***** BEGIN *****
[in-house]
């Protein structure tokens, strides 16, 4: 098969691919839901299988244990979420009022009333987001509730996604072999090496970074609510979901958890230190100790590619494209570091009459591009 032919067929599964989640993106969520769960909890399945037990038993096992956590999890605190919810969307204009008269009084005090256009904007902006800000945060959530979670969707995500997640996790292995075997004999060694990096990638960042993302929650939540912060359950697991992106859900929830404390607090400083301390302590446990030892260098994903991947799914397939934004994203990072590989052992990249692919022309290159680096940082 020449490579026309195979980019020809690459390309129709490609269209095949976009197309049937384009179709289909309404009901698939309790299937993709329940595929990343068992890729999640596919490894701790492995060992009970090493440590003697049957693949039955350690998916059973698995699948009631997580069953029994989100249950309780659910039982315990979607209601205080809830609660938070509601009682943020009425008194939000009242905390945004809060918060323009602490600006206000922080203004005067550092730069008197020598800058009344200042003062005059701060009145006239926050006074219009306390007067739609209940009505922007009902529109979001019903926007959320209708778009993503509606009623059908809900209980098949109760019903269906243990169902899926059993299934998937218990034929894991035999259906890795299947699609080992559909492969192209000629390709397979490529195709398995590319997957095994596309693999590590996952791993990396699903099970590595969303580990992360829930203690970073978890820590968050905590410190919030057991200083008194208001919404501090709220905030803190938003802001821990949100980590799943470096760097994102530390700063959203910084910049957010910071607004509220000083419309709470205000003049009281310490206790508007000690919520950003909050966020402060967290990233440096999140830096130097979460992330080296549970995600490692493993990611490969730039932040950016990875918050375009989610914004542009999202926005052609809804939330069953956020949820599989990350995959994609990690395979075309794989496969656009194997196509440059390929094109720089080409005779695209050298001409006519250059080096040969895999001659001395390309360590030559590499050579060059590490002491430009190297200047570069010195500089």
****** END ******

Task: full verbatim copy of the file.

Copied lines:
[in-house]
């Protein structure tokens, strides 16, 4: 098969691919839901299988244990979420009022009333987001509730996604072999090496970074609510979901958890230190100790590619494209570091009459591009 032919067929599964989640993106969520769960909890399945037990038993096992956590999890605190919810969307204009008269009084005090256009904007902006800000945060959530979670969707995500997640996790292995075997004999060694990096990638960042993302929650939540912060359950697991992106859900929830404390607090400083301390302590446990030892260098994903991947799914397939934004994203990072590989052992990249692919022309290159680096940082 020449490579026309195979980019020809690459390309129709490609269209095949976009197309049937384009179709289909309404009901698939309790299937993709329940595929990343068992890729999640596919490894701790492995060992009970090493440590003697049957693949039955350690998916059973698995699948009631997580069953029994989100249950309780659910039982315990979607209601205080809830609660938070509601009682943020009425008194939000009242905390945004809060918060323009602490600006206000922080203004005067550092730069008197020598800058009344200042003062005059701060009145006239926050006074219009306390007067739609209940009505922007009902529109979001019903926007959320209708778009993503509606009623059908809900209980098949109760019903269906243990169902899926059993299934998937218990034929894991035999259906890795299947699609080992559909492969192209000629390709397979490529195709398995590319997957095994596309693999590590996952791993990396699903099970590595969303580990992360829930203690970073978890820590968050905590410190919030057991200083008194208001919404501090709220905030803190938003802001821990949100980590799943470096760097994102530390700063959203910084910049957010910071607004509220000083419309709470205000003049009281310490206790508007000690919520950003909050966020402060967290990233440096999140830096130097979460992330080296549970995600490692493993990611490969730039932040950016990875918050375009989610914004542009999202926005052609809804939330069953956020949820599989990350995959994609990690395979075309794989496969656009194997196509440059390929094109720089080409005779695209050298001409006519250059080096040969895999001659001395390309360590030559590499050579060059590490002491430009190297200047570069010195500089």